$5,000: Clarifying the Agent-Like Structure Problem

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A few months ago, Thomas Kwa put together a statement of a potential “holy grail” of Selection Theorems and put a prize on it:

The ultimate goal of John Wentworth’s sequence "Basic Foundations for Agent Models" is to prove a selection theorem of the form:

Premise (as stated by John): “a system steers far-away parts of the world into a relatively-small chunk of their state space”Desired conclusion: The system is very likely (probability approaching 1 with increasing model size / optimization power / whatever) consequentialist, in that it has an internal world-model and search process. Note that this is a structural rather than behavioral property.

John has not yet proved such a result and it would be a major advance in the selection theorems agenda. I also find it plausible that someone without specific context could do meaningful work here. As such, I’ll offer a $5000 bounty to anyone who finds a precise theorem statement and beats John to the full proof (or disproof + proof of a well-motivated weaker statement). This bounty will decrease to zero as the sequence is completed and over the next ~12 months. Partial contributions will be rewarded proportionally.

I’ll call this the Agent-Like Structure Problem for purposes of this post (though I’ll flag that other researchers might prefer a different formulation of the agent-like structure problem). For some background on why we might expect a theorem like this, see What’s General-Purpose Search, And Why Might We Expect To See It In Trained ML Systems?.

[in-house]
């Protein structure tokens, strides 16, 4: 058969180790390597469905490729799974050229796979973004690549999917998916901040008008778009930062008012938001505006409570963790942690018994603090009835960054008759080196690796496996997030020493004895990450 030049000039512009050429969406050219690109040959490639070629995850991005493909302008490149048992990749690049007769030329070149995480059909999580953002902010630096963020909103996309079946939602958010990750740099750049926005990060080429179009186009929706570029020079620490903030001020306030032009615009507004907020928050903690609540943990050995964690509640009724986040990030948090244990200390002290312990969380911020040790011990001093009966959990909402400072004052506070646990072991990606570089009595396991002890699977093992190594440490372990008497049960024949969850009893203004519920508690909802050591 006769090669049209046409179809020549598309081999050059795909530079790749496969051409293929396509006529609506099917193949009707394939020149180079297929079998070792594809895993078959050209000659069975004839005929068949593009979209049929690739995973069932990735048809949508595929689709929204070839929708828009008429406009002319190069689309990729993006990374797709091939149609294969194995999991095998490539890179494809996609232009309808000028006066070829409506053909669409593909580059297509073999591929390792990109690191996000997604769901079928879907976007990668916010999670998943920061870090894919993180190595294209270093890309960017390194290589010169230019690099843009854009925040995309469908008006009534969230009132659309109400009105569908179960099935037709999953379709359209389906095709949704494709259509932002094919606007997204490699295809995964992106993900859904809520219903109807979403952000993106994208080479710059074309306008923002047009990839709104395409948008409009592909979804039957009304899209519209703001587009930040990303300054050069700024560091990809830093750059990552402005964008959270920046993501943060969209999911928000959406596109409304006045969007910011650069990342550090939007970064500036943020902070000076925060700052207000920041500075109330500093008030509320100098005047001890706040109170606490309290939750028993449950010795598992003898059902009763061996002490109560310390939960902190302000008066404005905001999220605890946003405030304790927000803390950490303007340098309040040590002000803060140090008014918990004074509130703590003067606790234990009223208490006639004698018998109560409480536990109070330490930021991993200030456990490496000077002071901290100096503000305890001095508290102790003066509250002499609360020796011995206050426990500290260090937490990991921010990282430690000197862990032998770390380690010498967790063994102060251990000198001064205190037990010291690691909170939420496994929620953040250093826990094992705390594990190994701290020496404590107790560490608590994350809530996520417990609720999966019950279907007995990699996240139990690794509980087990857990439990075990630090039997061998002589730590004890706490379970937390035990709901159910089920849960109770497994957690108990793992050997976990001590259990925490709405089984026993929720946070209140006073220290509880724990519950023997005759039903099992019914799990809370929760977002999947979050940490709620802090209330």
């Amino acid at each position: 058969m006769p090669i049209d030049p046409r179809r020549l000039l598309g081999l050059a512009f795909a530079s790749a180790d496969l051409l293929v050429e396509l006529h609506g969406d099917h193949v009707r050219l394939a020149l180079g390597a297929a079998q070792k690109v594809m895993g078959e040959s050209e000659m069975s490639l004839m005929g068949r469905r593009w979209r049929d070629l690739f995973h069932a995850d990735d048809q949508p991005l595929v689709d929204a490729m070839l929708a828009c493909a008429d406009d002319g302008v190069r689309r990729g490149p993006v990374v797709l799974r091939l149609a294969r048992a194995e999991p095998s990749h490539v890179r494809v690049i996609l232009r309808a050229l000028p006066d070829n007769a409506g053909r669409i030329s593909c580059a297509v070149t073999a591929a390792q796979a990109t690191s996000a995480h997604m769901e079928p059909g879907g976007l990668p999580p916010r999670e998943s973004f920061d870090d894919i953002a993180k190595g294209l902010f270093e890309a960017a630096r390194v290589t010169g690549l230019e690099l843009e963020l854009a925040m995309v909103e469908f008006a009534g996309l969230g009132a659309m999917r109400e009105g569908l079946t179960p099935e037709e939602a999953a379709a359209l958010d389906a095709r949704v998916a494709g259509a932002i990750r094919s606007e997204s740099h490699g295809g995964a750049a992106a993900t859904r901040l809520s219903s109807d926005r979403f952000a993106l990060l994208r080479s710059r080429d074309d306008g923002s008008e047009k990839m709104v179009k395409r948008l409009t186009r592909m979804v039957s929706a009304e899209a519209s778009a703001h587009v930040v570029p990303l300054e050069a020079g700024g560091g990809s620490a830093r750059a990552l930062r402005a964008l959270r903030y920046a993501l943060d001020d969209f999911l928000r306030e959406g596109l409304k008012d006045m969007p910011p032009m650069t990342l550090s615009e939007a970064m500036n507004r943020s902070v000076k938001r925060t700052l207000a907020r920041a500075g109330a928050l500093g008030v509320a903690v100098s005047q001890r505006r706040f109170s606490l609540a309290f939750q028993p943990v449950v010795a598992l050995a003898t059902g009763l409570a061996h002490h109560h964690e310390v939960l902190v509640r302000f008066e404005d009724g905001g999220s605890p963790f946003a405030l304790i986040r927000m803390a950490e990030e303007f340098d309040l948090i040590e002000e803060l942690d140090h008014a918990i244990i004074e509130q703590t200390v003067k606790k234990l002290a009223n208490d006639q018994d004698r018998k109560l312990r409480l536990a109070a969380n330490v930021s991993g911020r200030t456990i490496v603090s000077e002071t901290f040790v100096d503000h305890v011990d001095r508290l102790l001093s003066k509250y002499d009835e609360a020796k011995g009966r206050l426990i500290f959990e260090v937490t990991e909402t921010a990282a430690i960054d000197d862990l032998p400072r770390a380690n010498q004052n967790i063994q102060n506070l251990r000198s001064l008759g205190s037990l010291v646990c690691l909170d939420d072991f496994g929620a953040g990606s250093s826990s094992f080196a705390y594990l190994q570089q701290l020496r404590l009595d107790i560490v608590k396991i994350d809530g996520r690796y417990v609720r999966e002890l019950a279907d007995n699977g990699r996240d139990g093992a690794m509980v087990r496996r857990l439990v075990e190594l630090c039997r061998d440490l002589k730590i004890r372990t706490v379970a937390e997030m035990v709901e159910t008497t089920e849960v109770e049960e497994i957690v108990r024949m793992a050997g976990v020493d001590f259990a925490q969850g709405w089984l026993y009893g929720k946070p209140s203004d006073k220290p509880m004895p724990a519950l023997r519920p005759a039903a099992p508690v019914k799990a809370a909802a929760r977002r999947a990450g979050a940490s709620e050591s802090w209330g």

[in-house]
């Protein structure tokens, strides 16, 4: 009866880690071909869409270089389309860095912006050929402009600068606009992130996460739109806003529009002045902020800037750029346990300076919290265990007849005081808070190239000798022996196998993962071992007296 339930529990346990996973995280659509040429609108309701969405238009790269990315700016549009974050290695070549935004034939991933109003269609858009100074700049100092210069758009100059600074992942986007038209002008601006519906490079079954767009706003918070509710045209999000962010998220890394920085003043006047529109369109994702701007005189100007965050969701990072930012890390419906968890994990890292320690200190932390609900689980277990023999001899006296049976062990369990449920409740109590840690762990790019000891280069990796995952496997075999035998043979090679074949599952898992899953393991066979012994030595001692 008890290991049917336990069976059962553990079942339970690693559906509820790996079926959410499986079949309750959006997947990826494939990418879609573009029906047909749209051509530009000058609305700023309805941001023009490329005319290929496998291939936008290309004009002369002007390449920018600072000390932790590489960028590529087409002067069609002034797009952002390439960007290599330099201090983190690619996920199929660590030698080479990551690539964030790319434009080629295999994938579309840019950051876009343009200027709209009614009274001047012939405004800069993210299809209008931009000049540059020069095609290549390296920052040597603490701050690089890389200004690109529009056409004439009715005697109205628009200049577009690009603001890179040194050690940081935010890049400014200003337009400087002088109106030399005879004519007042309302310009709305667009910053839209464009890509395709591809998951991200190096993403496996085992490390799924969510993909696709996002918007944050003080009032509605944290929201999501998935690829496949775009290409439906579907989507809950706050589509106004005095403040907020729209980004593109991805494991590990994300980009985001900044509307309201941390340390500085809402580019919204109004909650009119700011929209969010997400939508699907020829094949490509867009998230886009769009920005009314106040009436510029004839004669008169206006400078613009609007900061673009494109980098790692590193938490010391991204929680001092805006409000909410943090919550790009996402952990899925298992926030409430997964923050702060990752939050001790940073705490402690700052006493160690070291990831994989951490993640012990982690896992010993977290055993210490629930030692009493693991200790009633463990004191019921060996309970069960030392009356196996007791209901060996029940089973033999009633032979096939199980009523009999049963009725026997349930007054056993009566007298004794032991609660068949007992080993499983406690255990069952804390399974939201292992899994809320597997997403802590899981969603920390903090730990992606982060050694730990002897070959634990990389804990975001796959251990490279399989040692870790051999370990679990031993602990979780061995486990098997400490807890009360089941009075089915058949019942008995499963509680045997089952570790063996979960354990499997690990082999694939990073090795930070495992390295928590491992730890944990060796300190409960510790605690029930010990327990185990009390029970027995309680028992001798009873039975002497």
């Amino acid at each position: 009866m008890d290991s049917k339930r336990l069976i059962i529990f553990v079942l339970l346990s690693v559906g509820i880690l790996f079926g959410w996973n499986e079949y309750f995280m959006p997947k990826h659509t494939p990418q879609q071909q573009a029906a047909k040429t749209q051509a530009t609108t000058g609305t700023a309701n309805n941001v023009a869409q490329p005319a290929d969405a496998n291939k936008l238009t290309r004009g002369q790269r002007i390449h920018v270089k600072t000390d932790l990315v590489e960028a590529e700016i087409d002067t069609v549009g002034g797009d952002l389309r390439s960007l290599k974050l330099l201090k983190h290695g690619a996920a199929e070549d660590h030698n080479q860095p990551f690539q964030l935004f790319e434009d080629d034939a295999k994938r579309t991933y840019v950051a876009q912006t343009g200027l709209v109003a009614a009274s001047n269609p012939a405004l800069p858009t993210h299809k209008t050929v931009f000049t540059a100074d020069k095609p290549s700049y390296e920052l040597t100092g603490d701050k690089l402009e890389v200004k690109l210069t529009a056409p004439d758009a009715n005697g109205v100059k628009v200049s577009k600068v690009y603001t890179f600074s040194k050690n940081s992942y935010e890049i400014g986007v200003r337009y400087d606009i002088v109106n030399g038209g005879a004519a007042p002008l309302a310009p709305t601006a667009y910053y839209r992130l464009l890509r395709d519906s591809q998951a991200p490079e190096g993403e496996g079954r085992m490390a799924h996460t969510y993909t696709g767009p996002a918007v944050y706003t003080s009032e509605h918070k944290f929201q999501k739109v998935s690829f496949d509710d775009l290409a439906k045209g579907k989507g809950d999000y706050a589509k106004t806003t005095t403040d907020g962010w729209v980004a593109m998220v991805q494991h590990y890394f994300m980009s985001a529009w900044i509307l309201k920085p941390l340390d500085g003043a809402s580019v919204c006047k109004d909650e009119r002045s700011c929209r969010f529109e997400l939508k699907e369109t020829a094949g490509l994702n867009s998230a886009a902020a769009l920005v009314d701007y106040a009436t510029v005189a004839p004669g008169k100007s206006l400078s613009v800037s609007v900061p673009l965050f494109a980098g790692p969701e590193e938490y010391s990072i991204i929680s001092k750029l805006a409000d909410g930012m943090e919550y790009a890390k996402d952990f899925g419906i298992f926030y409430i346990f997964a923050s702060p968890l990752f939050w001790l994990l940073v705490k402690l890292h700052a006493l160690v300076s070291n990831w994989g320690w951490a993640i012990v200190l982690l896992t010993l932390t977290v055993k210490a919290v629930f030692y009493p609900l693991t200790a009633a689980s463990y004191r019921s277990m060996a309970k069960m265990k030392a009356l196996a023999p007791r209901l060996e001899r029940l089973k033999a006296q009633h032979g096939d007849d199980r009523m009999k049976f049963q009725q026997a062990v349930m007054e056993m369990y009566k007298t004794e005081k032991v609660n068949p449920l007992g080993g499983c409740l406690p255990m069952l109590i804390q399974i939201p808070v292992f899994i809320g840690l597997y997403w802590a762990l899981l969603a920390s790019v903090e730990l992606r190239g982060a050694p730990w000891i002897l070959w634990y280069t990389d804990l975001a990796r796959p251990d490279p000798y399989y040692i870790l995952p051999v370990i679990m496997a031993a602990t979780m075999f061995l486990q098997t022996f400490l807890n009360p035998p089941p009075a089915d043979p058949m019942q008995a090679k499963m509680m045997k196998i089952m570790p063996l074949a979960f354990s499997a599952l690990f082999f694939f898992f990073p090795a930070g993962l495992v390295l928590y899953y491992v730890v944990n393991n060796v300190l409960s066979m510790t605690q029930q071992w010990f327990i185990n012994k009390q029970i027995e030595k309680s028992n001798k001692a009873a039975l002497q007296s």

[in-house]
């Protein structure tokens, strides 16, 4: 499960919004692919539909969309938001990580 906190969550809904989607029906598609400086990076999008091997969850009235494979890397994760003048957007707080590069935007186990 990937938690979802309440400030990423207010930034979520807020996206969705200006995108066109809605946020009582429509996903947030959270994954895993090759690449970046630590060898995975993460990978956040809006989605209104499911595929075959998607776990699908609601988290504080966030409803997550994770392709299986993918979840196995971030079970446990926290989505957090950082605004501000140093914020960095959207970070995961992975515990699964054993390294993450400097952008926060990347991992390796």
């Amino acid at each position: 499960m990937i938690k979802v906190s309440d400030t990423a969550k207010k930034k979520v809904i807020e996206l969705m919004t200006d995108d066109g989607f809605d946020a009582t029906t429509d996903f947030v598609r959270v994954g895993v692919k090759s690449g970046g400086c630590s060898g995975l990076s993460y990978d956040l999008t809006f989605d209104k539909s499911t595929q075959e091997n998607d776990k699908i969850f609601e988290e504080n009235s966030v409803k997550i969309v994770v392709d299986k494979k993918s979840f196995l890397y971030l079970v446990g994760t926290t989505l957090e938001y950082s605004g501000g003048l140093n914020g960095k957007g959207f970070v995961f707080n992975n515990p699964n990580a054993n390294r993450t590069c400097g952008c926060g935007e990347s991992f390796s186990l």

Since Thomas’ prize announcement, I’ve had a couple other people ask me about potential prize problems. Such people usually want me to judge submissions for their prize, which is a big ask - good alignment problems are usually not fully formalized, which means judging will inevitably involve explaining to people how their “solution” isn’t really solving the intended problem. That’s a lot of stressful work.

The goal of this post is to explain the Agent-Like Structure Problem (as I see it) in enough detail that I’d be willing-in-principle to judge submissions for a prize on the problem (see final section for terms and conditions). In particular, I’ll talk about various ways in which I expect people will solve the wrong problem.


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